Published Feb 19, 2015

Rowan Callick(Asia-Pacific editor)

The generous terms of Japan Post’s takeover of Toll Holdings provide the perfect vindication for the sustained Asia-focused strategy of Paul Little and Brian Kruger and their colleagues.

For far too long, legitimate Australian corporate ambitions have been undercut and diminished by semi-xenophobic attacks from domestic market analysts and, if less loudly, superannuation funds.

We have seen companies’ stock values hit severely in the past, following consistent questioning of the point of setting up or taking over businesses in Asia, when they could instead be returning profits to shareholders directly or building at home.

The logic, of investing for the longer term in markets which offer both more capacity to expand and a faster pace of growth, has often been brushed aside by short-termism gone mad.

A couple of months ago, PricewaterhouseCoopers published a scathing report, “Passing us by,” which warned that despite the excited rhetoric generated by a succession of free trade deals with key Asian countries, Australian business is walking away from its opportunities to engage with the world’s engine of economic growth.

The strongly worded report, based on a survey of more than 1000 Australian businesses, found that although in 10 years Asia will account for half the world’s economic output, just 9 per cent of Australian businesses are currently operating there.

Only 23 per cent of our larger companies, PwC found, have any staff on the ground in Asia.

PwC partner Andrew Parker said: “Companies that are now successful in Asia arrived there up to 15 years ago, and they made their business plans and investments work.

“Unfortunately Australia is way behind. Asia is passing us by and we need to act now. This may well be our last chance.”

Toll is a great example of a board backing itself and its managers to persist with a robust Asia-focused strategy in the face of the critics.

Corporate Japan has a big appetite for Australian business. And in many cases, the attraction of investing in an Australian company, as well as that of involvement in a stable, well-regulated economy, is enhanced considerably by its openness to pan-Asian growth.

The great Japanese trading houses such as Mitsubishi, Mitsui, Sumitomo, Itochu and Marubeni, have built up over decades, massive involvements in Australian companies and projects that are mostly producing exports whose chief markets are in Asia.

While Toll’s dominance in the home market is crucial, operates across 16 countries, most of them in Asia, and focuses heavily in its ethos on being “the Asia-Pacific region’s most successful logistics provider.”

Clearly, it is the company’s regional and global potential that has prompted Japan Post to pay such a premium.

Toll’s former longstanding chief executive Paul Little, who still controls 5 per cent of the company, said yesterday that the deal vindicates his growth-by-acquisition strategy into Asia.

He said yesterday (Wed) that this strategy, which resulted in some write-offs and asset sales, had encountered many critics, who “now would be questioning the wisdom of those comments.”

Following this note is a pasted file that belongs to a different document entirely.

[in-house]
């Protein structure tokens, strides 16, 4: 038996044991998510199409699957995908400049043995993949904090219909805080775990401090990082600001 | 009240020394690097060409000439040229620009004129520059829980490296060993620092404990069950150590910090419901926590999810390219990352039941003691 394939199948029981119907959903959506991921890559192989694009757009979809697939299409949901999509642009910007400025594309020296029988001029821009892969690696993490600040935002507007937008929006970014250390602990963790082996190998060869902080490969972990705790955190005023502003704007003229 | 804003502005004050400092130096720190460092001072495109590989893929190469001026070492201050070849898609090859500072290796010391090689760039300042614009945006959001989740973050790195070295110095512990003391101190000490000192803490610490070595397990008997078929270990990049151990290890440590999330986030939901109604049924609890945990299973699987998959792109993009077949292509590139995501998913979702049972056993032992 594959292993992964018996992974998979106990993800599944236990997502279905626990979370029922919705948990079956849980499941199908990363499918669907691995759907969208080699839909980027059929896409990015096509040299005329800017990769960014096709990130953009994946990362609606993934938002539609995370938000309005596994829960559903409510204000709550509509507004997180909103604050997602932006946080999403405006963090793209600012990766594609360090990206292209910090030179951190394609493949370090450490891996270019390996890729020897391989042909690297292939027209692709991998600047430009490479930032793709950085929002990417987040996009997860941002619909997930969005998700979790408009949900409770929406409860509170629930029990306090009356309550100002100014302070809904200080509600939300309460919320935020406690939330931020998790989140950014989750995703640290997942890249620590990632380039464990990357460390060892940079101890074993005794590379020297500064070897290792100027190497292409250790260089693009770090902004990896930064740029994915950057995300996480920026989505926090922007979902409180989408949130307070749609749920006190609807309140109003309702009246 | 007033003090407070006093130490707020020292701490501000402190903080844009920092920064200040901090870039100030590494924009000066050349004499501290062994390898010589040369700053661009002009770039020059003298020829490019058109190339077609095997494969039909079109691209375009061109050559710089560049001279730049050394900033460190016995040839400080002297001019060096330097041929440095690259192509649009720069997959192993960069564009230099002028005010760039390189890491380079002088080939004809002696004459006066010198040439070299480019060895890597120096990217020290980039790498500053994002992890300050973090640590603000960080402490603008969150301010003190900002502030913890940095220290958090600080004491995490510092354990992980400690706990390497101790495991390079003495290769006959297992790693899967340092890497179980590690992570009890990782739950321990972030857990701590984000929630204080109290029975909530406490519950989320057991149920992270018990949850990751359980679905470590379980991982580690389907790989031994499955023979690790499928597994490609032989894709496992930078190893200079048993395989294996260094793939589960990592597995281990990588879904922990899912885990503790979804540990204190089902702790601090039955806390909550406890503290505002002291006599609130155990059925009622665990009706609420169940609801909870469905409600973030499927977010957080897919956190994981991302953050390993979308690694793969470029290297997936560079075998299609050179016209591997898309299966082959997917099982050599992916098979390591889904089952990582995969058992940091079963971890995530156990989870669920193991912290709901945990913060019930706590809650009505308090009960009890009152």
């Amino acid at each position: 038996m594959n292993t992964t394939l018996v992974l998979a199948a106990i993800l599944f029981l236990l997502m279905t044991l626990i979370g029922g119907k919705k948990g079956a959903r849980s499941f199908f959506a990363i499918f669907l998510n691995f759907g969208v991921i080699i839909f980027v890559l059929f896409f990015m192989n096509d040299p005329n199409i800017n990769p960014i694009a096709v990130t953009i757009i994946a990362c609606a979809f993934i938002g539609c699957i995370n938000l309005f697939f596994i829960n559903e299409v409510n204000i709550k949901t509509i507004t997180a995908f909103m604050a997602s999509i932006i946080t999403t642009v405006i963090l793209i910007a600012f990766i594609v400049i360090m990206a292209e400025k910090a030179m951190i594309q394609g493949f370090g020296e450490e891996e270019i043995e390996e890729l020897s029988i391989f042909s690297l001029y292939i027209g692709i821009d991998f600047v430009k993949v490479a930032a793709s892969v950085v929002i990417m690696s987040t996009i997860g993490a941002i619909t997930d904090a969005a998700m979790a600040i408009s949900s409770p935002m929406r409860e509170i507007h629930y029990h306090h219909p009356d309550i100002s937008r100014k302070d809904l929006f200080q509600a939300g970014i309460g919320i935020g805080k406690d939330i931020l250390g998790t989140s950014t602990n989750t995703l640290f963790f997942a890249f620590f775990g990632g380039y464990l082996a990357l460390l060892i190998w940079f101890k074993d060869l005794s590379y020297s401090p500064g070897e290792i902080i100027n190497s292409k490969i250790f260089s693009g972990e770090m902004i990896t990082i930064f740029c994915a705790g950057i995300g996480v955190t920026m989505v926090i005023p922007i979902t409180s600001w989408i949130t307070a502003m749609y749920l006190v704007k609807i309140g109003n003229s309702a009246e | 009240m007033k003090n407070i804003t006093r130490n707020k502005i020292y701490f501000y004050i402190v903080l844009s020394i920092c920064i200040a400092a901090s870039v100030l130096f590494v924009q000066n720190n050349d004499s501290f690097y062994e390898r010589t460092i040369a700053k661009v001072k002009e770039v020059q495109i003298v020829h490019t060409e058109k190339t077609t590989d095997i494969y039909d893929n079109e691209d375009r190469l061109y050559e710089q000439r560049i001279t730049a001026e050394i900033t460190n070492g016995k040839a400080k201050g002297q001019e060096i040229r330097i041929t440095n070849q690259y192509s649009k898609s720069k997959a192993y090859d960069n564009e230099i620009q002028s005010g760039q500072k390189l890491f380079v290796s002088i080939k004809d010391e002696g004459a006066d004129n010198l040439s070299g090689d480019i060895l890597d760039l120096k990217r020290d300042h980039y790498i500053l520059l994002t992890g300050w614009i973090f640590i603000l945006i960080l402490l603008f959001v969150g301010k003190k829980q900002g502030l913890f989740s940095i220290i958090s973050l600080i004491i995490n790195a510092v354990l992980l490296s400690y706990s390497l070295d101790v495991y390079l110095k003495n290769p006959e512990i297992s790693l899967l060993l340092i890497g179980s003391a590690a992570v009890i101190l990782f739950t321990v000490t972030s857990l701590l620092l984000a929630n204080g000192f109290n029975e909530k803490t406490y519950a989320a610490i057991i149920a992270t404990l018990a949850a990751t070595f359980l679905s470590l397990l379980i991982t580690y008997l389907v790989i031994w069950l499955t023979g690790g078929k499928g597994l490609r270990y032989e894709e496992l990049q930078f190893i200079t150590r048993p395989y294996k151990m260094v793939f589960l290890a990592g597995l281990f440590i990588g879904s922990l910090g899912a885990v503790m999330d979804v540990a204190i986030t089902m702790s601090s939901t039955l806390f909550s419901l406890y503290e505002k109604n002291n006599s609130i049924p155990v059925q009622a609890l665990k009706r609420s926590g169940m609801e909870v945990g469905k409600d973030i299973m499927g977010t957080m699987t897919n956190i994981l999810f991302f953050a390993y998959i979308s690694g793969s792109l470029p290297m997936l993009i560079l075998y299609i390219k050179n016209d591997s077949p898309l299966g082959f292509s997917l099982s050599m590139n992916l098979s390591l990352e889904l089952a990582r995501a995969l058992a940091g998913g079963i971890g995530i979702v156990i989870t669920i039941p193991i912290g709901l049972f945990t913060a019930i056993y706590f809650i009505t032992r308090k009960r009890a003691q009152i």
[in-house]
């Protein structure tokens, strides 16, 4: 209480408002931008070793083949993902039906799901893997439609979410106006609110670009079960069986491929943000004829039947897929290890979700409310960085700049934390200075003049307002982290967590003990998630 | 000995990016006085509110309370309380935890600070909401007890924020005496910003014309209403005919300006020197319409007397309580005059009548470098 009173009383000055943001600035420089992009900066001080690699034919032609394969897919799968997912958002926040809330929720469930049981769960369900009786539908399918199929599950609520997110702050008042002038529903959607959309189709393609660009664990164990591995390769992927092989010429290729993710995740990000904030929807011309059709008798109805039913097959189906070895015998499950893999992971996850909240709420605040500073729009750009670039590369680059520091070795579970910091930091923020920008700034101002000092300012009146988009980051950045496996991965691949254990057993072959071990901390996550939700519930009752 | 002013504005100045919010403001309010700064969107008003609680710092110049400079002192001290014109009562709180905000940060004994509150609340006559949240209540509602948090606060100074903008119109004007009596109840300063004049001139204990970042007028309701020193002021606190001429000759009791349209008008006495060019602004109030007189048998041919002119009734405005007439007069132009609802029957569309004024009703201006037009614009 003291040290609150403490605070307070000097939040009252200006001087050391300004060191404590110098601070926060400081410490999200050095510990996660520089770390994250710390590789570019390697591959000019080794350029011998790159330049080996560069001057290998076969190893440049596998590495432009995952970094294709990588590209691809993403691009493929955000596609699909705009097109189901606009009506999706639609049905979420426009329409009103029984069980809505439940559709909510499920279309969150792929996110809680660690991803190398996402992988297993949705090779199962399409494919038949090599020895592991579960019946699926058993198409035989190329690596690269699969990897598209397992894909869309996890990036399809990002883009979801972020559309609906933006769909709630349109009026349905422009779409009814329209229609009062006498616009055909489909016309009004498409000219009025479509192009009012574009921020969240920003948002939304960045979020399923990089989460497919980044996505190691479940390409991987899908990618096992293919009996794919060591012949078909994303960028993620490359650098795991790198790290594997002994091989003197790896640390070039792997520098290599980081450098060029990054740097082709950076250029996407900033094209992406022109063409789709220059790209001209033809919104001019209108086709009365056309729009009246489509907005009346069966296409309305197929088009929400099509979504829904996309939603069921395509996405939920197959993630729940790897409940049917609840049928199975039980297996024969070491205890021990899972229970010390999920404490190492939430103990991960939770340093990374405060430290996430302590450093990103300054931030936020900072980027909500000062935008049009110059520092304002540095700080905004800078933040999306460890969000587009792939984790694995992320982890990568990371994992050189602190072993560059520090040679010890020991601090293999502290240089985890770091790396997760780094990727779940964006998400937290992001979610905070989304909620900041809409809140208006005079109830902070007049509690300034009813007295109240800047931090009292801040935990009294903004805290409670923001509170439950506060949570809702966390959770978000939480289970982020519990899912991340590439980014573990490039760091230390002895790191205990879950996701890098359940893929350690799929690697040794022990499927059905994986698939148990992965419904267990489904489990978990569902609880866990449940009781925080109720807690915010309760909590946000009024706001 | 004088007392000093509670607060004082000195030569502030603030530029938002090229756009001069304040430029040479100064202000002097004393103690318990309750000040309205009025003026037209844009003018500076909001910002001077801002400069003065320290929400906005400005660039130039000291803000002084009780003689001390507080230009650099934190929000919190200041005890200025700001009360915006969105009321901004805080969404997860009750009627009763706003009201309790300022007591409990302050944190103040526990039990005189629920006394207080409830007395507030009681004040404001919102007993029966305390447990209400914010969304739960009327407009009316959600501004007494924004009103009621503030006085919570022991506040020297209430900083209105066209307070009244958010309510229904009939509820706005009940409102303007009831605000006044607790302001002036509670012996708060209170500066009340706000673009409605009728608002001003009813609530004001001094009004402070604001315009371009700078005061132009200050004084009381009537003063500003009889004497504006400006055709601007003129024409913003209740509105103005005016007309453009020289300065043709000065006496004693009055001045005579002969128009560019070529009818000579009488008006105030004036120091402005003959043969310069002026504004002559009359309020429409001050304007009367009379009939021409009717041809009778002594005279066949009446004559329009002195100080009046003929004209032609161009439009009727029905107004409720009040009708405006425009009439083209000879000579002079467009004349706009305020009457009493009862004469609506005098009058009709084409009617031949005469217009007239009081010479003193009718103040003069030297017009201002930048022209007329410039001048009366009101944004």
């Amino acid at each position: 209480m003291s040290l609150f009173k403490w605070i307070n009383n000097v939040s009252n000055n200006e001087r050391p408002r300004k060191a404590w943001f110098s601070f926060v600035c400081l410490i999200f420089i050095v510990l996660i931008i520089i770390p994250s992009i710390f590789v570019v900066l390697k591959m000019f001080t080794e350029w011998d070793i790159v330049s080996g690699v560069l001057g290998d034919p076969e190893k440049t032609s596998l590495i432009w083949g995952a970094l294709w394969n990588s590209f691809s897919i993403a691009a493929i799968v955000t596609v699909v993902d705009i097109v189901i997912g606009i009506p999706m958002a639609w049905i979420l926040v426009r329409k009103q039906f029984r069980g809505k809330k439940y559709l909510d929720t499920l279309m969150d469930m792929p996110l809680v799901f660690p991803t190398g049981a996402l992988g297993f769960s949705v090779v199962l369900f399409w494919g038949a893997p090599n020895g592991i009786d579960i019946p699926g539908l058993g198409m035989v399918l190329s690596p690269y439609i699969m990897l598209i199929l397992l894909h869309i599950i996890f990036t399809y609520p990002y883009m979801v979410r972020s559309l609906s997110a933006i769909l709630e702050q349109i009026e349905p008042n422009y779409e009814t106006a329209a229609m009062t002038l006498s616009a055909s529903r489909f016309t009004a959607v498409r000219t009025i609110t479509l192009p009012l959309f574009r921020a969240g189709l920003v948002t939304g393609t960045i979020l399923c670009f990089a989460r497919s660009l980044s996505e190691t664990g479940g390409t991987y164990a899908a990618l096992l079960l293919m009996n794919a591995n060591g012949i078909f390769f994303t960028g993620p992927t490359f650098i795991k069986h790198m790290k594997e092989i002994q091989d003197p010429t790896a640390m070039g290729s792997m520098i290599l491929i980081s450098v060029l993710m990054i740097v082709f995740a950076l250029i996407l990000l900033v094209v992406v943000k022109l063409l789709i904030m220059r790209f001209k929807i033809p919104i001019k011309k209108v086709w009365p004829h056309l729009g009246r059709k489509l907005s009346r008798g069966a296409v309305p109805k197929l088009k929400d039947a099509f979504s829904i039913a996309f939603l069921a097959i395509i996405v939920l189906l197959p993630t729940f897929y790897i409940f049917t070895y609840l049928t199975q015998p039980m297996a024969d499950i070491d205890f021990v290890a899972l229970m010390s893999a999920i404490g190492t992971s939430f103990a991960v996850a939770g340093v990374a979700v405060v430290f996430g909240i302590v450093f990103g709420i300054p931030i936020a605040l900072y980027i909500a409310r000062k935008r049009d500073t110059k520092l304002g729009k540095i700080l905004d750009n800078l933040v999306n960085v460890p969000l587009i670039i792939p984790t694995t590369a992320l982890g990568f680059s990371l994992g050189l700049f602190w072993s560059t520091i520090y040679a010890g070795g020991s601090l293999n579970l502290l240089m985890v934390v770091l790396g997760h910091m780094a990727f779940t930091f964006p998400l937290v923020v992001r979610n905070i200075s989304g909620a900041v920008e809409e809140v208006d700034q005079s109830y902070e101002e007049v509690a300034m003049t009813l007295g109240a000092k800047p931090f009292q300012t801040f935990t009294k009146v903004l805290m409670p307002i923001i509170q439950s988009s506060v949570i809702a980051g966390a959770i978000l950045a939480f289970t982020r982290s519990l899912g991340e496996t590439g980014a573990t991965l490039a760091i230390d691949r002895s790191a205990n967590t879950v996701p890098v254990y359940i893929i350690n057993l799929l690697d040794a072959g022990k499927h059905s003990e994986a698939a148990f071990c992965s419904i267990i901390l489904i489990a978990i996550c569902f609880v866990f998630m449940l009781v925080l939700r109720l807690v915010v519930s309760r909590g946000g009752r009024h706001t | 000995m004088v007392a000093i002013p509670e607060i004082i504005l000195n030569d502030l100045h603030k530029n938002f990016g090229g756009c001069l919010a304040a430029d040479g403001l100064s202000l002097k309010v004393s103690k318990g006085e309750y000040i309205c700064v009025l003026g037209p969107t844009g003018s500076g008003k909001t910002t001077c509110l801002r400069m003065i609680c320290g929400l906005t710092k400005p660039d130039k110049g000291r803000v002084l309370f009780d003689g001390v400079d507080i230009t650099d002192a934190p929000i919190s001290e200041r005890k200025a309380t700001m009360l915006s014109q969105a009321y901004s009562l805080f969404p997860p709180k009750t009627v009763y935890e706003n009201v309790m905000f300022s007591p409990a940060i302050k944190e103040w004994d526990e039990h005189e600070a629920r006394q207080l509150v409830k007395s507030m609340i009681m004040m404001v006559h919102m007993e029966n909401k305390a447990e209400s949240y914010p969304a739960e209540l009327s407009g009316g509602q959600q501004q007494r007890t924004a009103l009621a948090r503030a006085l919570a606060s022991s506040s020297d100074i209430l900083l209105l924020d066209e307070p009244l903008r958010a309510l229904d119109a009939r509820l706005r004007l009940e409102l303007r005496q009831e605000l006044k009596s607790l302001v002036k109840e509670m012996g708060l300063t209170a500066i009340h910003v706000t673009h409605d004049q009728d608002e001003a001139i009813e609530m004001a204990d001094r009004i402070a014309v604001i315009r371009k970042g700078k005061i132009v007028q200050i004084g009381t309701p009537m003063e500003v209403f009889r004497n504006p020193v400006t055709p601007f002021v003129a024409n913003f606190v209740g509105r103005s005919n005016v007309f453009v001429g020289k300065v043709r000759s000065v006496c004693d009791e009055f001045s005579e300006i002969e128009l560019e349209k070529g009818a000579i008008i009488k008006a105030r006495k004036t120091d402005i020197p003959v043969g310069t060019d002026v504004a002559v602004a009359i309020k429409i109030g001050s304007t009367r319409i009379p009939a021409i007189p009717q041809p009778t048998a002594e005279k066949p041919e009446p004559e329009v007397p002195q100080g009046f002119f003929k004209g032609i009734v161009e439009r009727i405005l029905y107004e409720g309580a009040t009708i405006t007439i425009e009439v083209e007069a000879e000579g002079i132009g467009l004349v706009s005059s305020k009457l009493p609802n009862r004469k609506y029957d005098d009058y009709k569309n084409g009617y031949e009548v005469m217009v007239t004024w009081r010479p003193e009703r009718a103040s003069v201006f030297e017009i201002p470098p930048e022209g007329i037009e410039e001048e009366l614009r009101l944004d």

When Toll decided to move into Asia, he said, “it was always going to take a longer time to get the right returns and take a leap of faith from investors.”

Even before yesterday’s announcement, Japan had invested $63 billion directly across a broad range of Australian business activities, almost half of its total investments here of $131bn – compared with the average 26 per cent of foreign investment that goes directly in to operations.

The free trade agreement that came into effect on January 15, set in the context of an especially warm government-to-government relationship that provides important comfort to Japanese firms, is expected to trigger a further wave of investments pioneered by the Japan Post-Toll deal.

The attractions of Australia for Japanese companies and their backing banks – which are mostly now well cashed up, with clean balance sheets – include its higher growth than Japan which is only now shifting into inflationary mode, the weaker Australian dollar that matches their own policy-weakened yen, and their familiarity with Australia 57 years after the countries’ first commerce agreement.

That in part explains why Japanese investors – though also like those from China and other Asian countries – mostly prefer to keep Australian management teams intact after a takeover.

They are buying the expertise that has seen the company succeed, they have done due diligence on the operation, and they prefer to keep a successful team intact – in contrast with many takeovers by Western corporations that tend to seek immediate “synergies” by collapsing local managements.

Managing director Brian Kruger will thus report directly to Japan Post’s president Toru Takahashi.

Toll’s chairman Ray Horsburgh said yesterday: “This transaction is not just an endorsement of Toll, but an endorsement of Australian business.

“They are not buying Australian commodities, they are buying Australian skills and knowledge” – prized, it would seem, more substantially by a huge Asian institution than at home.


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